The Hope Valley is a rural area centred on the village of Hope, Derbyshire in the Peak District in the northern Midlands of England.

Cressbrook Dale, one of several steep-sided valleys that cut into the limestone plateau Cressbrook Dale - geograph.org.uk - 11079.jpg
Cressbrook Dale, one of several steep-sided valleys that cut into the limestone plateau

Geology and soils

The geology of the White Peak has its origins in the Carboniferous Period, when the area was under a shallow sea that was fringed by reefs, leading to thick deposits of shelly calcareous material. Over millions of years the area rose up and subsided several times, leading to muddy, sandy and peaty deposits overlying the calcareous shells. Compression turned the deposits into rock - the shells became limestone, and the overlying deposits became gritstone, shales and coal. Further uplifting and folding raised the area into a dome, then subsequent erosion removed the younger deposits to expose the limestone. [6] [7]

Limestone is porous, so caves, limestone gorges and dry valleys are common features of the area. The soils are mostly derived from loess deposited by cold winds in the last part of the last glacial period. [8] Notable valleys in the White Peak include Dovedale, Monsal Dale, Lathkill Dale and the Manifold Valley. The area is of interest to geologists, since much of the underlying strata have been exposed by extensive quarrying, and can be seen in the old railway cuttings along the Monsal Trail through Monsal Dale and Millers Dale.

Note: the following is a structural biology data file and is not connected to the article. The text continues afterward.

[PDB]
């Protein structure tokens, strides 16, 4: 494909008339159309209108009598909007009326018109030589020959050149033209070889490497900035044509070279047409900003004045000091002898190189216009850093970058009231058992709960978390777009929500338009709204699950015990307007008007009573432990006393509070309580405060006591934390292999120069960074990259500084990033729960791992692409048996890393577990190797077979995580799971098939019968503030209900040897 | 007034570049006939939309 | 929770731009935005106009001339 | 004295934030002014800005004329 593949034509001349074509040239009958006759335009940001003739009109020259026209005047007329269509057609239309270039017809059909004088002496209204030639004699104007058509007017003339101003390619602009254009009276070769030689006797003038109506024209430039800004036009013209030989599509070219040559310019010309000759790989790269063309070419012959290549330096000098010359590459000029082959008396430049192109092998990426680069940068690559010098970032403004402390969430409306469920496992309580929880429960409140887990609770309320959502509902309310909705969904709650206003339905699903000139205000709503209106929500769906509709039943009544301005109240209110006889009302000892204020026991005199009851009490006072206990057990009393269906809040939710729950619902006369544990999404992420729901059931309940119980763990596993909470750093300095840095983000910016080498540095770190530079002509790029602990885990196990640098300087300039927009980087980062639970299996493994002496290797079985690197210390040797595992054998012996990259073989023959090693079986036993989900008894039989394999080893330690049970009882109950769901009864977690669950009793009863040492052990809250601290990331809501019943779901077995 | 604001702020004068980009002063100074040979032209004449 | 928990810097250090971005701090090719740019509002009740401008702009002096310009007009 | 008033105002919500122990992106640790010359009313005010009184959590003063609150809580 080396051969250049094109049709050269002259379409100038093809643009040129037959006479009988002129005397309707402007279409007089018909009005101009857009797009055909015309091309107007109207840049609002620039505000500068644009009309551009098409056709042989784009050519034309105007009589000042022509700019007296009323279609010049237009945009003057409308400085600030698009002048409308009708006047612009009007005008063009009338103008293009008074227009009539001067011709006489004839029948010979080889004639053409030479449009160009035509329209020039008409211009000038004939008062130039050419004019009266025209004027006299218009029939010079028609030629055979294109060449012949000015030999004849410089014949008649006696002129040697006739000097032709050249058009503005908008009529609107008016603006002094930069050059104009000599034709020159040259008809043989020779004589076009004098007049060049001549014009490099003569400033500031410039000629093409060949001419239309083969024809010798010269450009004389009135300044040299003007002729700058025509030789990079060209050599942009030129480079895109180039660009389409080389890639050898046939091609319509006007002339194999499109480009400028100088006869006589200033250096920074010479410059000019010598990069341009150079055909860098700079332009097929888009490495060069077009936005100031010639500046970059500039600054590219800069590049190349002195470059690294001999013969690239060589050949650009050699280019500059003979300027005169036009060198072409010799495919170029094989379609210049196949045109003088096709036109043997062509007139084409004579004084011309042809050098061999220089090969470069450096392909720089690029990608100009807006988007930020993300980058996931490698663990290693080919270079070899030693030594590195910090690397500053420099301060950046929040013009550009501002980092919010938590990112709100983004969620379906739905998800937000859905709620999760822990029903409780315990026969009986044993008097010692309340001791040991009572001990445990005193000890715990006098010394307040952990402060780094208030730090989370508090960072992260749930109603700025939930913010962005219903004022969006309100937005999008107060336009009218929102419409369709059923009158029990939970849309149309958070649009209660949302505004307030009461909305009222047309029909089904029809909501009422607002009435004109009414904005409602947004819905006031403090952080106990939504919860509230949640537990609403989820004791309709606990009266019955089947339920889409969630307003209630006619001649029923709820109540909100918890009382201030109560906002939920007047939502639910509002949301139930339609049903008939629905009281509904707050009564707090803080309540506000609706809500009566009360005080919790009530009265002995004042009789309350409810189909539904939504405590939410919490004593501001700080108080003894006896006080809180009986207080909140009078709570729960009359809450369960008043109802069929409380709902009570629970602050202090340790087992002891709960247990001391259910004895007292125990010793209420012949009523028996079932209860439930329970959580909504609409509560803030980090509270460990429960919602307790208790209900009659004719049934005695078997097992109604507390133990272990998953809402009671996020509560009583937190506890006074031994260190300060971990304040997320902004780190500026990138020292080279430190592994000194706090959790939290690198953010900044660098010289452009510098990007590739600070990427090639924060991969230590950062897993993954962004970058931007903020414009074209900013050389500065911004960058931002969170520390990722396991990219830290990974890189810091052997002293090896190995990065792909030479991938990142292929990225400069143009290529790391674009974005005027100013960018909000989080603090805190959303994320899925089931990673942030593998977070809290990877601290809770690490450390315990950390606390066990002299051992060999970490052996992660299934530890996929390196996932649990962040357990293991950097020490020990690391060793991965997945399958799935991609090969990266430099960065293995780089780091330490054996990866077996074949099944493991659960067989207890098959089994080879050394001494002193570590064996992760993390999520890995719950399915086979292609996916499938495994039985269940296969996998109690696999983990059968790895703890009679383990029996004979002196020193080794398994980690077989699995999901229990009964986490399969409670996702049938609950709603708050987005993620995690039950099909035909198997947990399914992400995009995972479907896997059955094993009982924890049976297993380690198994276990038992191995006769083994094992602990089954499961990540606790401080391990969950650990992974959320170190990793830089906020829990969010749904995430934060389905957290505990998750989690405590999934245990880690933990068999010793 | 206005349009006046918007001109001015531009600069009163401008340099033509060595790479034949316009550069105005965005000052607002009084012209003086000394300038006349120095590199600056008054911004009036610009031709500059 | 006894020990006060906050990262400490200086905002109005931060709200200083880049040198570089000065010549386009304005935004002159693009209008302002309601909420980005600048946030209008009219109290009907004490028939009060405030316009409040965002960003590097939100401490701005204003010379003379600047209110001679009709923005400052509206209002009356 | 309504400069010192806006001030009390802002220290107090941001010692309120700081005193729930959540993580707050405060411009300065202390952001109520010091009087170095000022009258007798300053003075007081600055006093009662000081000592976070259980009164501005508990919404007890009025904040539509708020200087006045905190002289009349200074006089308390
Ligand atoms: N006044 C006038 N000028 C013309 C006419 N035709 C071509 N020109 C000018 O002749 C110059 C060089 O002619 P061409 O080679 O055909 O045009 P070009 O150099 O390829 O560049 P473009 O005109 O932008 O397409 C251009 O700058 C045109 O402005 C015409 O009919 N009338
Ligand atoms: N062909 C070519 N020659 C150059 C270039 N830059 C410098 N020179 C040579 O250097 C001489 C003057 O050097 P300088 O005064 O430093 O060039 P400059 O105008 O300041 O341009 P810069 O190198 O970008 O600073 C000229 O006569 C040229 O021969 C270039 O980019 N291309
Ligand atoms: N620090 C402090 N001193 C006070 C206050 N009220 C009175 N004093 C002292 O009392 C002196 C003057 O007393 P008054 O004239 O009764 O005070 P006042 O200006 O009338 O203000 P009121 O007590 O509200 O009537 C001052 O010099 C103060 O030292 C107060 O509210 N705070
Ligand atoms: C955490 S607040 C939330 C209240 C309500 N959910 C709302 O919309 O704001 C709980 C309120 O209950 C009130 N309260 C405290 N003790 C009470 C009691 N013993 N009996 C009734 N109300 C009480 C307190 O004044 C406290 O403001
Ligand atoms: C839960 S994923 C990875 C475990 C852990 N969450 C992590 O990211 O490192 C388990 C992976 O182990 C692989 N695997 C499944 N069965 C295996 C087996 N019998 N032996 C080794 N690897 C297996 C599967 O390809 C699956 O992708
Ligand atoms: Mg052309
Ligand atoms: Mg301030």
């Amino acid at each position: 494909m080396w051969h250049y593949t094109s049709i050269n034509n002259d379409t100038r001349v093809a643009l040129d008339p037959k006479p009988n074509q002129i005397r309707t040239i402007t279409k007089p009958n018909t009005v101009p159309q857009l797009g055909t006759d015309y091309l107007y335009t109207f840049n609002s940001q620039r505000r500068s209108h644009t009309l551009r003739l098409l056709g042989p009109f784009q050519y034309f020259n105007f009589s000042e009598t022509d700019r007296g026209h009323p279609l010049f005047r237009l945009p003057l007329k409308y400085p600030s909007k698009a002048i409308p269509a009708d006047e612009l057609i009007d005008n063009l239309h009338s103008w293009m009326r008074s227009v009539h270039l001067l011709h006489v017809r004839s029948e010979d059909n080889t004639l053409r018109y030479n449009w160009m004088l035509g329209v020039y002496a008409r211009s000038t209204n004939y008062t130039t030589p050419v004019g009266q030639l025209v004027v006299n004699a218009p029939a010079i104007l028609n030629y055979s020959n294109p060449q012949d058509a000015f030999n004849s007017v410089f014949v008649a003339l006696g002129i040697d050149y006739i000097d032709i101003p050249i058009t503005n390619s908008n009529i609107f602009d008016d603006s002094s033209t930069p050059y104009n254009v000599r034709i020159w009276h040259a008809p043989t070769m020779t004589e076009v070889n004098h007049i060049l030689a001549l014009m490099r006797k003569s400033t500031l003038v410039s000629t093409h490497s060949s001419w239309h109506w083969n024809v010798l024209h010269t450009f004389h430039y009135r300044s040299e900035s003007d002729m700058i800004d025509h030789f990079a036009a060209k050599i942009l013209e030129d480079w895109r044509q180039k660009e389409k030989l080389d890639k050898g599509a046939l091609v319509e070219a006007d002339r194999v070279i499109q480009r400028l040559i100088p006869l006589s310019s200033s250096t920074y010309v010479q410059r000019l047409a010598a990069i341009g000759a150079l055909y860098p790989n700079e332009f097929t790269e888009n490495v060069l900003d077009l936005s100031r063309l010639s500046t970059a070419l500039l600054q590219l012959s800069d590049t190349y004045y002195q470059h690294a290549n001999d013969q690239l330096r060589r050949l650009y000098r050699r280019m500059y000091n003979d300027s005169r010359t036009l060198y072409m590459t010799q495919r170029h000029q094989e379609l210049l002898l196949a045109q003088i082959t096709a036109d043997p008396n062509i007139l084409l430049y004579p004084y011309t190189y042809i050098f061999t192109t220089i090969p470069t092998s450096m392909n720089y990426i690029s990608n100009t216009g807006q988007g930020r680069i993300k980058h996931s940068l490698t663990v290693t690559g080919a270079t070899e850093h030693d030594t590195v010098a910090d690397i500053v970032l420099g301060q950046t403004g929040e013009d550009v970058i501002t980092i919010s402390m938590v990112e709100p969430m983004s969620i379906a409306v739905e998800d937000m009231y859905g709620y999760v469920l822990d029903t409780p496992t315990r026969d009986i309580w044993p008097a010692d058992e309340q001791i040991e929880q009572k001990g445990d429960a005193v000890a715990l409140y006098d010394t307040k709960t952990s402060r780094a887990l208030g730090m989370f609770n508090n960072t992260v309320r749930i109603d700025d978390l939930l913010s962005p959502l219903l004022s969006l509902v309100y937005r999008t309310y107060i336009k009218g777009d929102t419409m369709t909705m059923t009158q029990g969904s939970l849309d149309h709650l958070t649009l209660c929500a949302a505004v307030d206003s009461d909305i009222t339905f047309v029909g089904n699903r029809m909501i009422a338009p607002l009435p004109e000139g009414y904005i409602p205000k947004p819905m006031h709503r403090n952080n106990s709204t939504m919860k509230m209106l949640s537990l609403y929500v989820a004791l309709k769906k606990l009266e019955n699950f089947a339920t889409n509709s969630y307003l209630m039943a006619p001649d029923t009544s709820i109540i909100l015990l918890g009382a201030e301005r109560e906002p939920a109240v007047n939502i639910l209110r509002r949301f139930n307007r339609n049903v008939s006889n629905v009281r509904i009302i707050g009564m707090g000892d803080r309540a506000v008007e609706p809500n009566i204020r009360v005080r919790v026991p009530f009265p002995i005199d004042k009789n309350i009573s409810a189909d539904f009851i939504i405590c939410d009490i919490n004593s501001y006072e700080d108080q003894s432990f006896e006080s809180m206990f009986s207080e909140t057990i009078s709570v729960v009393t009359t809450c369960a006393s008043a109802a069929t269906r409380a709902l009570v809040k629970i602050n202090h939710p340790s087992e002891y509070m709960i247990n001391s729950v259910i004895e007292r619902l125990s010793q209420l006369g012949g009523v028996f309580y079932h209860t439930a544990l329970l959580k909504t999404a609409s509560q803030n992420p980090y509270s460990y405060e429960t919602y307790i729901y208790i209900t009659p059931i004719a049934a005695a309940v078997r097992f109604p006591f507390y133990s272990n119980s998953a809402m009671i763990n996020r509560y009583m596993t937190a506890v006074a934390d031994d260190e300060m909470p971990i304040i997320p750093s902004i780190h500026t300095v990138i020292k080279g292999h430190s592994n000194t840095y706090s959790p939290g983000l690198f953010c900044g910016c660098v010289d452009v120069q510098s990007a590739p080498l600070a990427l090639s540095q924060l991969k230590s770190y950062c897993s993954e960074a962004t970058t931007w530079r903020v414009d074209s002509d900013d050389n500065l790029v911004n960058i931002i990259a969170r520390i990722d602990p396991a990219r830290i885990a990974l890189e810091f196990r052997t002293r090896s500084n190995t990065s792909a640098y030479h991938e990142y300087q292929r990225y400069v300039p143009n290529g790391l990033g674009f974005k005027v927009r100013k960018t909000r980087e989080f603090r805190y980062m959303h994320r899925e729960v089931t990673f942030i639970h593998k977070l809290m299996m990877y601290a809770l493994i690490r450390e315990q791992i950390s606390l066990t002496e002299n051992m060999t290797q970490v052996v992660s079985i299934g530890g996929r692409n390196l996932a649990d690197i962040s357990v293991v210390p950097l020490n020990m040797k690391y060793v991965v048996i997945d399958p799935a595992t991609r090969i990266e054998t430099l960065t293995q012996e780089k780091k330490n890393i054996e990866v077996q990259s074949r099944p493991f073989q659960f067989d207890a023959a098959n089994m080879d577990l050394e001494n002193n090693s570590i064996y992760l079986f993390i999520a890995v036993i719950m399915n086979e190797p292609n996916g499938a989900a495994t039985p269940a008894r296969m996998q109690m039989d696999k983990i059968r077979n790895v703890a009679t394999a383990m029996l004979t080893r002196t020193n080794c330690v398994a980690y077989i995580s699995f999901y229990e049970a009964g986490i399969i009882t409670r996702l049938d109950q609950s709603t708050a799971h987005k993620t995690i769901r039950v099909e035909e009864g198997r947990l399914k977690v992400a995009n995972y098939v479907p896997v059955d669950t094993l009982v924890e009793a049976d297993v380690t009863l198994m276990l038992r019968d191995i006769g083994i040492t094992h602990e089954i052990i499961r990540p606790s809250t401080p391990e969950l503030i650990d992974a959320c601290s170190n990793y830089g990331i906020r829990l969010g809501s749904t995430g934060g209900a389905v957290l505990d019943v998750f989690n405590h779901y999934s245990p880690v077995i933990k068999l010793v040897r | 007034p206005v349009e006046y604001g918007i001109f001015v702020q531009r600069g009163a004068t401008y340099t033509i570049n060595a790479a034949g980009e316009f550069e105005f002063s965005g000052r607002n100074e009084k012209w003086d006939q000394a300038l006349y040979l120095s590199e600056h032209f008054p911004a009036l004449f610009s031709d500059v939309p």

Cave Natural underground space large enough for a human to enter

A cave or cavern is a natural void in the ground, specifically a space large enough for a human to enter. Caves often form by the weathering of rock and often extend deep underground. The word cave can also refer to much smaller openings such as sea caves, rock shelters, and grottos, though strictly speaking a cave is exogene, meaning it is deeper than its opening is wide, and a rock shelter is endogene.

Dry valley valley, that does not regularly sustain surface water flow

A dry valley may develop on many kinds of permeable rock, such as limestone and chalk, or sandy terrains that do not regularly sustain surface water flow. Such valleys do not hold surface water because it sinks into the permeable bedrock.

Loess A predominantly silt-sized clastic sediment of accumulated wind-blown dust

Loess is a clastic, predominantly silt-sized sediment that is formed by the accumulation of wind-blown dust. Ten percent of the Earth's land area is covered by loess or similar deposits.


The generally good quality loess soil means much of the area is agriculturally productive pasture, though hay meadows - containing species such as Rhinanthus minor (yellow rattle) and Galium verum (lady’s bedstraw)- occur in places. On steep slopes and higher points where soils are shallower and pasture improvement difficult, species-rich calcareous grassland can be found, containing species such as Orchis mascula (early purple orchid), Primula veris (cowslip) and Thymus serpyllum (wild thyme). On high ground leaching has resulted in acidic grassland - where Viola lutea (mountain pansy) and Vaccinium myrtillus (bilberry) occur - and, in a few places, remnants of limestone heath. [8]